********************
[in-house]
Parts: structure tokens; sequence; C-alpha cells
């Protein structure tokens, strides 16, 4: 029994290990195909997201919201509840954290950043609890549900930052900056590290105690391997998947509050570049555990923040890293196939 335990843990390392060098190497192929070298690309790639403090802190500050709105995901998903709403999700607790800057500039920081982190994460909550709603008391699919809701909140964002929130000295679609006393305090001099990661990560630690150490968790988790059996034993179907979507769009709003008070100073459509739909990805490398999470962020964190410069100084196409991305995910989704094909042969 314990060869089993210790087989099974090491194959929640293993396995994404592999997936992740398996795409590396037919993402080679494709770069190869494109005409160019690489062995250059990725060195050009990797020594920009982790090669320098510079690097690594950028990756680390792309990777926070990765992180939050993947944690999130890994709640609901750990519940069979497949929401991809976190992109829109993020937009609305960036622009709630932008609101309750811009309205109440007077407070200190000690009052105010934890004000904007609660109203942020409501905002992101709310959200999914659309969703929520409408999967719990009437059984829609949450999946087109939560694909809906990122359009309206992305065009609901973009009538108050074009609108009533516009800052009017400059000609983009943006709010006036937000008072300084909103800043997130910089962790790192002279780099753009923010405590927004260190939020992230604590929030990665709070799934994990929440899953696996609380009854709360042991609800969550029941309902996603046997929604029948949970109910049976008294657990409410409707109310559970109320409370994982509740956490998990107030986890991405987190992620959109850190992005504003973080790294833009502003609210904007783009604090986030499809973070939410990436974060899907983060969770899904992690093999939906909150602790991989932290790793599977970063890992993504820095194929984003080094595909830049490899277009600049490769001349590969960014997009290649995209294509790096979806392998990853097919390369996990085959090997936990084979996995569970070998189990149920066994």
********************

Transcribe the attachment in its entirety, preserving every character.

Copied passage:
[in-house]
Parts: structure tokens; sequence; C-alpha cells
């Protein structure tokens, strides 16, 4: 029994290990195909997201919201509840954290950043609890549900930052900056590290105690391997998947509050570049555990923040890293196939 335990843990390392060098190497192929070298690309790639403090802190500050709105995901998903709403999700607790800057500039920081982190994460909550709603008391699919809701909140964002929130000295679609006393305090001099990661990560630690150490968790988790059996034993179907979507769009709003008070100073459509739909990805490398999470962020964190410069100084196409991305995910989704094909042969 314990060869089993210790087989099974090491194959929640293993396995994404592999997936992740398996795409590396037919993402080679494709770069190869494109005409160019690489062995250059990725060195050009990797020594920009982790090669320098510079690097690594950028990756680390792309990777926070990765992180939050993947944690999130890994709640609901750990519940069979497949929401991809976190992109829109993020937009609305960036622009709630932008609101309750811009309205109440007077407070200190000690009052105010934890004000904007609660109203942020409501905002992101709310959200999914659309969703929520409408999967719990009437059984829609949450999946087109939560694909809906990122359009309206992305065009609901973009009538108050074009609108009533516009800052009017400059000609983009943006709010006036937000008072300084909103800043997130910089962790790192002279780099753009923010405590927004260190939020992230604590929030990665709070799934994990929440899953696996609380009854709360042991609800969550029941309902996603046997929604029948949970109910049976008294657990409410409707109310559970109320409370994982509740956490998990107030986890991405987190992620959109850190992005504003973080790294833009502003609210904007783009604090986030499809973070939410990436974060899907983060969770899904992690093999939906909150602790991989932290790793599977970063890992993504820095194929984003080094595909830049490899277009600049490769001349590969960014997009290649995209294509790096979806392998990853097919390369996990085959090997936990084979996995569970070998189990149920066994």